Carolyn M. Rodgers, 69, 'Great poet' born of '60s

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Matthew Kruk

Apr 13, 2010, 5:35:24 PM4/13/10

'Great poet' born of '60s
CAROLYN M. RODGERS | Her work 'affirmed the voice of black women -- of
everyday black women'

April 13, 2010

The explosion that was the 1960s spewed out a crazy, colorful confetti,
and bits of it were the poetry, writing, music and theater that made up
the Black Arts movement.

One of its brightest lights was writer Carolyn M. Rodgers. Her poetry,
as real as a Chicago street corner on a Saturday night, has been quoted
by Oprah Winfrey and performed by Ruby Dee and Ossie Davis. She has been
praised by figures as diverse as author Wally Lamb and Pam Grier, whose
film persona as an astonishingly strong black woman echoes the themes of
some of Ms. Rodgers' work.

Ms. Rodgers wrote fiction and poetry collections, including "How I Got
Ovah," a reference to old spirituals. Her play "Love" was produced
Off-Broadway by Woodie King Jr., a father of the Black Theatre movement.

She owned her own publishing firm, Eden Press, and was a founding member
of Chicago's Third World Press.

Ms. Rodgers, 69, died April 2 at Mercy Hospital. A memorial service is
planned in Chicago next month.

Ms. Rodgers, along with Nikki Giovanni, Jayne Cortez and Sonia Sanchez,
"were the cutting-edge poets for that time in the nation," said Haki
Madhubuti, chair, publisher and fellow founder of Third World Press.

"She was one of the poets who helped change the conversation, and in
changing it, we ceased being Negroes," Madhubuti said. "We became men
and women poets; artists who are black -- and people of African

Sonia Sanchez said, "Carolyn was one of the great poets that came out of
the 1960s, a very lyrical poet; a woman who spoke a great deal about
women; black women in particular -- the kinds of experiences they had;
and she did it in a very poetic and beautiful way, using rhythmic black
speech and imagery."

Chicago was a hub of the Black Arts movement, which had its heyday from
1965-1975. It was an exciting time, Madhubuti said, when
African-American artists "took back their culture, their language."

Ms. Rodgers graduated from Roosevelt University and received a master's
degree in English from the University of Chicago.

Some of her early works were titled "Songs of a Blackbird" and "Paper

She used slang and heartfelt language to write about love, lust, body
image, family, religion, and the grace of human kindness. In her early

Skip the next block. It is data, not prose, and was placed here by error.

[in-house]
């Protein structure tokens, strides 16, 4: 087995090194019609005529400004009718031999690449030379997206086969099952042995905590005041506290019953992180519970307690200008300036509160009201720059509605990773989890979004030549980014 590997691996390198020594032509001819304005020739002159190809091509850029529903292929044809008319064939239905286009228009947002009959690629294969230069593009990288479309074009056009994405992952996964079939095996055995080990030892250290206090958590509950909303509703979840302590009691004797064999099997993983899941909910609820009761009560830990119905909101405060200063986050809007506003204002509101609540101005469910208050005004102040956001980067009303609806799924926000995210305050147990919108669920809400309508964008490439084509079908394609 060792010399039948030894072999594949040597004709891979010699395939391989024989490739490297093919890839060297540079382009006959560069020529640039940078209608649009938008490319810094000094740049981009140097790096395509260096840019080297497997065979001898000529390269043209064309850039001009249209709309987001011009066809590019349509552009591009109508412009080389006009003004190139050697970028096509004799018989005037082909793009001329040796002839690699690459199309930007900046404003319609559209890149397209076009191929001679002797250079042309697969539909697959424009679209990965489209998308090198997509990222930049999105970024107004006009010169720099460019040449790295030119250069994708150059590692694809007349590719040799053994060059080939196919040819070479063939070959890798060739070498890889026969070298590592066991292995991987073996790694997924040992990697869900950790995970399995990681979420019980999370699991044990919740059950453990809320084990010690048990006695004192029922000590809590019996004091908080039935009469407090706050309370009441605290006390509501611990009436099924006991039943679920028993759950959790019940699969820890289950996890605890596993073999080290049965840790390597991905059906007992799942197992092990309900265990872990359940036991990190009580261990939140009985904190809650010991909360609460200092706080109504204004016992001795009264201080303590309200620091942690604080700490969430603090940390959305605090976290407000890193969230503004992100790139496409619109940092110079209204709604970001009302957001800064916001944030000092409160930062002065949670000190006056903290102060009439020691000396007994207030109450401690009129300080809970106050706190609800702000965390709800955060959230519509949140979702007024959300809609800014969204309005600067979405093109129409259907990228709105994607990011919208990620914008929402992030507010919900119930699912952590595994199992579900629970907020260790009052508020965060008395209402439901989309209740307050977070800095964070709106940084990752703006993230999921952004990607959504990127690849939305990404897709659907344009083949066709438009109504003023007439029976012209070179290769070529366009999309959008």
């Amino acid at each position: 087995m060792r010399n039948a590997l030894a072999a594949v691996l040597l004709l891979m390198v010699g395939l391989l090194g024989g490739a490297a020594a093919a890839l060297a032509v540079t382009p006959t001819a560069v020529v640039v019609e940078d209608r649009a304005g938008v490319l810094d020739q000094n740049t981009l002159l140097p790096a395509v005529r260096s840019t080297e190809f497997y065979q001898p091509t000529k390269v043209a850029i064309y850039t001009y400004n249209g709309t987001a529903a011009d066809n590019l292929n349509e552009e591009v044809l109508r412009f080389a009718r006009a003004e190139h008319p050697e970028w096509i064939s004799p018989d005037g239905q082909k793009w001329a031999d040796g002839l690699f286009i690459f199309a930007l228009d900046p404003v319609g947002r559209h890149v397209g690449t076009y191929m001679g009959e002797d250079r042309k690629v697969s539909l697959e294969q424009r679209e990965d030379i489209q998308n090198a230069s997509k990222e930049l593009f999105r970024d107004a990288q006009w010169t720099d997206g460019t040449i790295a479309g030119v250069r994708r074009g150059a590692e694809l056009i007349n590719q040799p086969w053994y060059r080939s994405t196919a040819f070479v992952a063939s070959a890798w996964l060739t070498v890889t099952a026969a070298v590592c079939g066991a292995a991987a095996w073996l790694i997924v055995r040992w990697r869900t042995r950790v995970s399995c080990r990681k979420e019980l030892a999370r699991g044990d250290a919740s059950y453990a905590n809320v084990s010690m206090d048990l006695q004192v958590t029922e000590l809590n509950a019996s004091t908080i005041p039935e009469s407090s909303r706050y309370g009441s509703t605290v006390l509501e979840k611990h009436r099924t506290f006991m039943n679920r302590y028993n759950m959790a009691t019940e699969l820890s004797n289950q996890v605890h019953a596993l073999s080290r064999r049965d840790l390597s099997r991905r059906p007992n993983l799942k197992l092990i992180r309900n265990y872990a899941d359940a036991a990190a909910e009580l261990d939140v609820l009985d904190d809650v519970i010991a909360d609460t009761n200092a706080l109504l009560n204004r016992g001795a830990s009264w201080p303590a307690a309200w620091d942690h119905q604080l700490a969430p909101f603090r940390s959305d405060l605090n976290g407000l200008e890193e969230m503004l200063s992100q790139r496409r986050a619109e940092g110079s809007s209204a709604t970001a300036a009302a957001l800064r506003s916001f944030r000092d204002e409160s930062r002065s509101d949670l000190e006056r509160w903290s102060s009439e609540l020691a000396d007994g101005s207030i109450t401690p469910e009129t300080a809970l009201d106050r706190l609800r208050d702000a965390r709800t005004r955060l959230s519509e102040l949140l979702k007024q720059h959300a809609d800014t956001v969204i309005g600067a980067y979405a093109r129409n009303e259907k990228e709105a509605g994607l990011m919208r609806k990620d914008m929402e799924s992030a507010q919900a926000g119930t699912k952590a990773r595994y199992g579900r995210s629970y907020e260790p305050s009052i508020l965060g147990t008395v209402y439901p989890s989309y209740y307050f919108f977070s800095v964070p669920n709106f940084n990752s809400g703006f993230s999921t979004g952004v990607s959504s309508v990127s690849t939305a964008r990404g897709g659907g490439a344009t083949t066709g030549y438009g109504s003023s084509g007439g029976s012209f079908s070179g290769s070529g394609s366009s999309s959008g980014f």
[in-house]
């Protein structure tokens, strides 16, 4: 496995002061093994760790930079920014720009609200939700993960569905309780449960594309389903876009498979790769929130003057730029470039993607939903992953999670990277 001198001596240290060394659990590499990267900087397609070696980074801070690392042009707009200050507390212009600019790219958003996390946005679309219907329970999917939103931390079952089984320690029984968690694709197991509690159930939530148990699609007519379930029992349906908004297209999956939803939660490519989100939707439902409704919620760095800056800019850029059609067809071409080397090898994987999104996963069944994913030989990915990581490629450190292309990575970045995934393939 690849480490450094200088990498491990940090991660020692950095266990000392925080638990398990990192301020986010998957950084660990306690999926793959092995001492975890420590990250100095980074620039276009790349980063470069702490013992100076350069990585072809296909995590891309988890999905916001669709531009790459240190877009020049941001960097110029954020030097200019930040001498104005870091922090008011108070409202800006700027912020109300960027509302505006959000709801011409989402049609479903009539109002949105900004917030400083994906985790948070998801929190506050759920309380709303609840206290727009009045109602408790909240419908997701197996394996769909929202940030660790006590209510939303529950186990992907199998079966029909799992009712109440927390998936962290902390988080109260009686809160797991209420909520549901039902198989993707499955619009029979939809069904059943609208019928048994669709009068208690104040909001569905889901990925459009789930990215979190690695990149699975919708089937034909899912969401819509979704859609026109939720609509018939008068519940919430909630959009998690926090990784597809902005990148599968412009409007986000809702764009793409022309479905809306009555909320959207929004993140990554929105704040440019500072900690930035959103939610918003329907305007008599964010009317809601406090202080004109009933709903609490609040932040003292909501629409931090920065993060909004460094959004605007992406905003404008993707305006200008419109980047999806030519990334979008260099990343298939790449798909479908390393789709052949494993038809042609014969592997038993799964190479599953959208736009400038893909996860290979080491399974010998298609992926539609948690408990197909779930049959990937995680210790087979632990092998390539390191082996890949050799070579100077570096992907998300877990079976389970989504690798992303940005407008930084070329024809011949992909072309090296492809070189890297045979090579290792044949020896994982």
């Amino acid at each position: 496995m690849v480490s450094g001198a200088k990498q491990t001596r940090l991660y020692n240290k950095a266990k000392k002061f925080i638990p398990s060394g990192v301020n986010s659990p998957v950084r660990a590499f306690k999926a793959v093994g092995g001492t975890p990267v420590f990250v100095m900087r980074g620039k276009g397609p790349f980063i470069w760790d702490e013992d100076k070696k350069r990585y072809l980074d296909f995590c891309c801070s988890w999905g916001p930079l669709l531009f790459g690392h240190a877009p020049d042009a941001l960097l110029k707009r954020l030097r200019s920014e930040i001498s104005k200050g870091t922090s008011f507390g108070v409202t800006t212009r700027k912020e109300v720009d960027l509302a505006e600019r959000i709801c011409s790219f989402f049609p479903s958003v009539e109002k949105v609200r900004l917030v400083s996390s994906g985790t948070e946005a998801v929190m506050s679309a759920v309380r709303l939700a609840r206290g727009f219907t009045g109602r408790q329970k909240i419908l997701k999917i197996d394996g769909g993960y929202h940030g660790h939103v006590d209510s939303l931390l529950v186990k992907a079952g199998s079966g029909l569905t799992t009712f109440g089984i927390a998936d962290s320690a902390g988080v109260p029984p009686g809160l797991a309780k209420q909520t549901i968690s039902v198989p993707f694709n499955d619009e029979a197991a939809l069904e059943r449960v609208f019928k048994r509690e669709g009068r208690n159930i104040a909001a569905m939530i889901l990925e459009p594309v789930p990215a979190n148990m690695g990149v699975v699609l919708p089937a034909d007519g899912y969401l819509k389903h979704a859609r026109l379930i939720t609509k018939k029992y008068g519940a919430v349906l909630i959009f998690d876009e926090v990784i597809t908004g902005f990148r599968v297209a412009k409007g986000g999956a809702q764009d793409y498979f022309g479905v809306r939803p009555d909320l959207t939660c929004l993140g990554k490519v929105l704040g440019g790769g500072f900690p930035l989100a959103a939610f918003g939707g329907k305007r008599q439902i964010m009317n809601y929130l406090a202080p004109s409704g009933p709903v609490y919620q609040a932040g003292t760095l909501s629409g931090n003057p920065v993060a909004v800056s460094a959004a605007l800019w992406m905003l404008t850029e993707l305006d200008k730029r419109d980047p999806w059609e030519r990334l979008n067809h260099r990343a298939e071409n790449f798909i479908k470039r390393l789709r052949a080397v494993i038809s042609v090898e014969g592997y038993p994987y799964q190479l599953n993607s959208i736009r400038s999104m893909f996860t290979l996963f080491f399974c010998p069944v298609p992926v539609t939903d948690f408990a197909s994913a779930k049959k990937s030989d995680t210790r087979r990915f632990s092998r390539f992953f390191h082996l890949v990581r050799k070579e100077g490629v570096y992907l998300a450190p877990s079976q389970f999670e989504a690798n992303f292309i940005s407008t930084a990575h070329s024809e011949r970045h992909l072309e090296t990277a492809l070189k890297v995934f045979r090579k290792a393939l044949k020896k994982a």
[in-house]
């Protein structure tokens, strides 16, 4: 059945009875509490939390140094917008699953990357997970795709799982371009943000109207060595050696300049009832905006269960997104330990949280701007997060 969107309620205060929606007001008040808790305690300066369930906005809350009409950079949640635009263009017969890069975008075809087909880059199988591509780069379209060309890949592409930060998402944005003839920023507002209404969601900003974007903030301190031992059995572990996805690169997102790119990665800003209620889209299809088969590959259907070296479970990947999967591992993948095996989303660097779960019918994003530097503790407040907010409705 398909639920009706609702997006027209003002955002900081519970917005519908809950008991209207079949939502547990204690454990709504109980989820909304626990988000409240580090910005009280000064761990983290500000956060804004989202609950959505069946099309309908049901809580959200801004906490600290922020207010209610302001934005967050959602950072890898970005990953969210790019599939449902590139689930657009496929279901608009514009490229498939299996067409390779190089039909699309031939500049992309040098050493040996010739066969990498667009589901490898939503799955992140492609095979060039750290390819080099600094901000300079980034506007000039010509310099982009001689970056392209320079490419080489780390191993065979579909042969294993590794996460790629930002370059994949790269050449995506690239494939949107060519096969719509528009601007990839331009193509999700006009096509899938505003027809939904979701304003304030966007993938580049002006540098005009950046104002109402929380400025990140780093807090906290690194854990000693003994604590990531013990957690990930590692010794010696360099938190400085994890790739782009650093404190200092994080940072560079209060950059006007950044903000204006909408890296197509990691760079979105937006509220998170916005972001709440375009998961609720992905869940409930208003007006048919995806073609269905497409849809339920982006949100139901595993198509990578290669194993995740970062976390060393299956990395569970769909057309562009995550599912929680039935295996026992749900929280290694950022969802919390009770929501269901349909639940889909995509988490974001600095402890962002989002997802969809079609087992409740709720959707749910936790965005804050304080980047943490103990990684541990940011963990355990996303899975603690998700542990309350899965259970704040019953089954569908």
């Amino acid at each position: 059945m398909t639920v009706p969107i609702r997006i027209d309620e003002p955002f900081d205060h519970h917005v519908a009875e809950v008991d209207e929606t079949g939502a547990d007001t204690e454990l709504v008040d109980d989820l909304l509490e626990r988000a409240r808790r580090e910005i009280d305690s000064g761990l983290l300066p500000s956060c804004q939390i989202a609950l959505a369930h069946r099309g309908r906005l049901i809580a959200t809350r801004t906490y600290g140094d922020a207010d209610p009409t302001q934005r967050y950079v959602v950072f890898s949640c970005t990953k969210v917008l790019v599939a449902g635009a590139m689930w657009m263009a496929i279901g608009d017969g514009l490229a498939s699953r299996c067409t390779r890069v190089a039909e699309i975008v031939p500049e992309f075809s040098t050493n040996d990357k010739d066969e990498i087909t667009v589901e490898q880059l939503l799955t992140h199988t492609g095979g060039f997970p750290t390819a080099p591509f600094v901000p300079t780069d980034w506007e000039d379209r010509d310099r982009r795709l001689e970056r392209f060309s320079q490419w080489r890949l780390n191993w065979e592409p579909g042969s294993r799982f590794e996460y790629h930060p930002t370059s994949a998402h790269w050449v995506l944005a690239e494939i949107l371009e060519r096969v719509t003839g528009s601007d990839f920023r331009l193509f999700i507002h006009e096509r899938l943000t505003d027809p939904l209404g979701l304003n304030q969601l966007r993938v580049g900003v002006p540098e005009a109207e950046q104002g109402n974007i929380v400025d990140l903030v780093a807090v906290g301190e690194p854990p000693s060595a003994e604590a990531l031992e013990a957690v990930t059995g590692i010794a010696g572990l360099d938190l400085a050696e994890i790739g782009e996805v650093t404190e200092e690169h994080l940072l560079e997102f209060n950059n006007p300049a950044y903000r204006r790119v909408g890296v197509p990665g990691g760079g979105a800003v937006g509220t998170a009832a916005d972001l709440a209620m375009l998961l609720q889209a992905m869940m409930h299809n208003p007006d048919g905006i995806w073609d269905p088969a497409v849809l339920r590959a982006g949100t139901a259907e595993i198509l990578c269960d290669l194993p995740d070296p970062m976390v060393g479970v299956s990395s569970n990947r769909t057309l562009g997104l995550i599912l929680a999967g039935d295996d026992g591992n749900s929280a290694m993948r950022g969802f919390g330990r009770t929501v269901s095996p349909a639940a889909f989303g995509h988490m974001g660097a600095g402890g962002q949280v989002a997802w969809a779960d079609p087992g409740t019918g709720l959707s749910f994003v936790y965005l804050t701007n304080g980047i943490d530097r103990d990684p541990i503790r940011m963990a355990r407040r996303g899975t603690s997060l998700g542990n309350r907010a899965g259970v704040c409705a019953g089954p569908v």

days, black revolutionary themes and cuss words wove through some poems.

"She would take no quarter from insults, or downgrading her writing as a
woman," Madhubuti said. "Her writing could stand by itself."

In one poem, she wrote:

"I think sometimes

when i write

God has his hand on me

i am his little black slim ink pen."

Beyond blackness, Sanchez said, Ms. Rodgers' poetry asked: "What does it
mean to be human?"

Ms. Rodgers was a founding member of the writers' workshop of the
Organization of Black American Culture (OBAC). Her work is studied in
the fine arts program at Chicago State University, Madhubuti said.

She taught at Emory, Fisk, Indiana and Roosevelt universities and at
Harold Washington College, said her friend, author Useni Eugene Perkins.
In 1970, she received a grant from the National Endowment for the Arts,
and she won the Poet Laureate award of the Society of Midland Authors.
She also won a Carnegie Award in 1979, Perkins said.

She was a radiant woman with luminous eyes, said her sister, Gloria.
"She walked in a room, and the room would gravitate toward her,"
Madhubuti said.

"Carolyn's work affirmed the voice of black women -- of everyday black
women, and she did that before this generation of Spoken Word poets came
along," said her friend and fellow writer, Angela Jackson. "Without
Carolyn Rodgers, a whole generation would not have been able to be. She
gave young poets permission to be themselves. Her work opened that door
to writing in the present-day colloquial."

Ms. Rodgers did a recent reading at the DuSable Museum, and she wrote
the forword to "Black Writing from Chicago."

She is also survived by her sister Nina Gordon, and her mother, Bazella

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